Dvorets (in Belarussian - Dvarets), today a center of selsovet in Diatlovo (in Belarussian - Dziatlava)  region  is situated on the river Mouchadz` . Dvarets in about 160 km form Grodno (in Belarussian - Grodna).  In 1993 Dvarets had about 850 inhabitants.
From  the beginning of  XV century  Dvarets  was a possession of duke Fedar Daugoldavich, later - of the Grand Lithuanian duke Svidrygaila and ( from 1451)  -  the  of Lithuanian chancellor Mikhail Kezhgayla. Since 1516 Dvarets  was a maistechka (Yiddish-shtetl)  in the squad of  Slonim povet in Novogrudok (Navagrudak)  voevodstvo. In 1554-55  - a possession of  Ivan Garnastay, since 1555 - the end of  XVI century - of Zof`ya Kezhgaylauna,  later - of  famous belarussian Zavisha family.
Jews lived in Dvarets since the second part of XVI century. In 1721 Dvarets kagal (jewish community) had a debt of 220 polish zlotiya (the name of polish money). More then 383 jews were in this shtetl in 1766.
In 1795 Russian troops occupied Dvarets. It became a center of volost in  Slonim uezd of Grodna gubernuia. In 1804 this shtetl had more then  59 houses,  seventy years later - more then 77 houses, about 547 inhabitants, 9 stores, 3 pubs (in Belarussian - shynok) and 2 fairs. Jews played a main  role in Dvarets trade  and, espescially, in shtetl`s  fairs. Also, of course, they took an active part in Dvarets handicraft.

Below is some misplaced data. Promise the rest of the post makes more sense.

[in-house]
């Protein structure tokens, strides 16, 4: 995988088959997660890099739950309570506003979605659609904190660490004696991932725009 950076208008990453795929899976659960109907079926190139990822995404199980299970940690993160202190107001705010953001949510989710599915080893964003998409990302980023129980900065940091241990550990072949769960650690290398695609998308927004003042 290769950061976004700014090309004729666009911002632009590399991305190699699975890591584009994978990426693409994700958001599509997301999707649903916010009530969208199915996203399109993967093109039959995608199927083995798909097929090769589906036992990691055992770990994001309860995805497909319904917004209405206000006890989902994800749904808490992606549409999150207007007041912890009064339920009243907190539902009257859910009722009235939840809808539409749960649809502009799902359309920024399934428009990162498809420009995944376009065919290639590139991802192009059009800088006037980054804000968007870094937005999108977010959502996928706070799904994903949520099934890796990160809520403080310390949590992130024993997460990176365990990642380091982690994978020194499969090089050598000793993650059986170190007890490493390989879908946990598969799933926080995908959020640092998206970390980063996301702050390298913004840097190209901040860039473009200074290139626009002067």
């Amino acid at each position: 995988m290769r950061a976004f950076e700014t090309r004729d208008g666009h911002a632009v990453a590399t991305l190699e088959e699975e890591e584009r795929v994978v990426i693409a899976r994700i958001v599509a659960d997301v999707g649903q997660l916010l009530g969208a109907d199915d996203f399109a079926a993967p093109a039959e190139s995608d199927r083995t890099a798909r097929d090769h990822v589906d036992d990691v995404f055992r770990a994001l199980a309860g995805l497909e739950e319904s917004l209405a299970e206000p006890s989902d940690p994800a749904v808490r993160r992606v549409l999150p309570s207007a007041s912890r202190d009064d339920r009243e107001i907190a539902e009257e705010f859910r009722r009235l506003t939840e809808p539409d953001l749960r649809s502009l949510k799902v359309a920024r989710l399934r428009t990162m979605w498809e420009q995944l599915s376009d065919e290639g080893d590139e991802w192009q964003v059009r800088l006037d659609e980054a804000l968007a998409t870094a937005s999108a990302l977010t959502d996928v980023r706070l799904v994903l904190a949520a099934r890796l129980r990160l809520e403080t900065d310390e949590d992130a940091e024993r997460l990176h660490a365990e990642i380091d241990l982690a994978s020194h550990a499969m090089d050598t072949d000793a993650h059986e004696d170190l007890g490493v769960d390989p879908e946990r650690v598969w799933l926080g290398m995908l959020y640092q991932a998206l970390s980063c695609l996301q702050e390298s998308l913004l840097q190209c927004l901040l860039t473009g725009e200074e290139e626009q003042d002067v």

The jeewish community of Dvarets ghad  317  members  in  1847. The results of  the famous Russian census of  1897  for Dvorets were: 1.366 inhabitants - 868 jews.
During the  World War I, German troops occupied a shtetl in 1915. After the February and Bolshevik revolution in 1919 Polish army occupied Dvarets. According to the Riga treaty of March, 1921, Dvarets was a part of Slonim povet in independence Polish state. On the 17th of  September, 1939 Red Army invaded Poland. Dvarets became a part of the Belarussian Soviet Socialist Republic and of the USSR.
On the 22nd of June, 1941, Nazi Germany invaded Soviet Union.  After the occupation they destroyed Dvarets jewish community. It was the end of this shtetl almost 400 years  jewish history.

 
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